This past January, IKEA Germany introduced Flamträd, a new collection of on-demand, 3D-printed home goods. A deviation from the brand's traditional flat-packed furniture and home accessories, the series features intricate lattice designs of posed hands and heads that can be mounted on the wall or arranged on a desk. The collection marks the brand's continued experimentation with 3D printing, which started with the 2020 collection Uppkoppla, a collaboration with the design company UNYQ on customizable gaming accessories.
Though it does feel novel, 3D printing in the furniture industry is not a new phenomenon. As Financial Times reported in 2013, the technology has been used by designers to create prototypes and concept models for over 30 years. What's different now is that, as the technology advances from a supplementary feature to a legitimate trade, companies are turning to 3D printers to manufacture finished products rather than mock-ups. And as 3D printing machines evolve, companies are able to make bigger objects.
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"The industry is recognizing the full potential of 3D printing for actual production," Jeffrey McGrew, co-founder and CTO of Model No., a sustainable furniture brand, tells Hunker.
IKEA's forays into 3D printing hint at the changes trickling into the furniture industry, as mainstream retailers begin to consider the benefits of this emerging technology. And according to 3D printing market forecaster SmarTech Analysis, the industry is here to stay. In 2021, the line of business grew by 18% year over year and is expected to reach $50.8 billion in revenue by 2030. While the traditional furniture industry plays catch-up, other businesses have been exploring the possibilities of 3D printing and digital fabrication for years.
From chairs to lamps, sofas, and tables, companies like Model No., Gantri, and Wooj offer functional home decor that stands out aesthetically while also being gentle on the planet. Not only does 3D printing allow for more creative freedom when it comes to the designs, it also boasts numerous eco-friendly benefits. As opposed to mass-manufactured items, Model No. and other 3D printing companies make products on demand, lessening the overall waste that is usually generated during the manufacturing process. Moreover, because less resources are spent on manufacturing and transporting goods, 3D printing helps lower brands' carbon footprints.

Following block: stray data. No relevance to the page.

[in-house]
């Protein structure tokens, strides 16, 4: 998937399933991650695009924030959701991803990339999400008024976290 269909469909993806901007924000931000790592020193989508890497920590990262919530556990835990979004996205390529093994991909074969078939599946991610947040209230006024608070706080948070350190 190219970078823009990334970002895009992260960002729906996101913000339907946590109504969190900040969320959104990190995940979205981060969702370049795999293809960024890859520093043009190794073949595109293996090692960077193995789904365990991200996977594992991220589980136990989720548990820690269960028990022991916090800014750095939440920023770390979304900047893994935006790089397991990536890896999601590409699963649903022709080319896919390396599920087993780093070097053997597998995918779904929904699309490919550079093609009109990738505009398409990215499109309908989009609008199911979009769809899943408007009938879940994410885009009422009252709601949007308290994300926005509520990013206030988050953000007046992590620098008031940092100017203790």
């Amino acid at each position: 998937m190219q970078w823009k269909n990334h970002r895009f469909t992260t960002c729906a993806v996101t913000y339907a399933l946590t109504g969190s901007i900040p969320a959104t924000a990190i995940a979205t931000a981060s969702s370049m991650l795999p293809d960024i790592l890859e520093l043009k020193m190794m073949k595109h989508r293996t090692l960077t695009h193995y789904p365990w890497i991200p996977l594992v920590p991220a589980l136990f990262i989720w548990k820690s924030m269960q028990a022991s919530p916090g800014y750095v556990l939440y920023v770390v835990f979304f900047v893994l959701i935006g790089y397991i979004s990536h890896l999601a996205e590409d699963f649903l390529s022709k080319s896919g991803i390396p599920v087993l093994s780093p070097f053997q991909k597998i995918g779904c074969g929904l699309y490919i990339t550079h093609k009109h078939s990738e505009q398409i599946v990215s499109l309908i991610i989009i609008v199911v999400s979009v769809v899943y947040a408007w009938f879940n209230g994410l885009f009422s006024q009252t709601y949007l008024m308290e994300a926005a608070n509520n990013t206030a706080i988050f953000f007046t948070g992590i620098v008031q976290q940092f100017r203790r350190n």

Most 3D-printed pieces are also made with a material known as PLA (polylactic acid or polylactide), a bioplastic derived from plants like corn starch or sugar cane. However, though most 3D printing companies describe PLA as compostable and recyclable, there is still more research to be done.
"We're not shipping things around as much and also we're not over-producing as much," says McGrew.
Established in 2018, Model No. creates simple, made-to-order furniture and accessories at its micro-factory in Oakland, California. McGrew lists a slew of reasons for the brand's interest in 3D printing. Beyond the sustainability benefits, he says, the technology allows for an exciting degree of customizability, which gives designers and customers access to unique products they haven't seen before. Still, most of Model No.'s products — from chic credenzas to sleek ergonomic chairs — combine PLA with sustainable wood.
"When we were 3D printing whole chairs, people thought it was interesting, but they didn't respond to it as much," McGrew explains. "By mixing in other traditional materials like wood, even though it's all being done in the same kind of digital fabrication way, we actually get a lot more traction with people because they still want it to look like [traditional] furniture."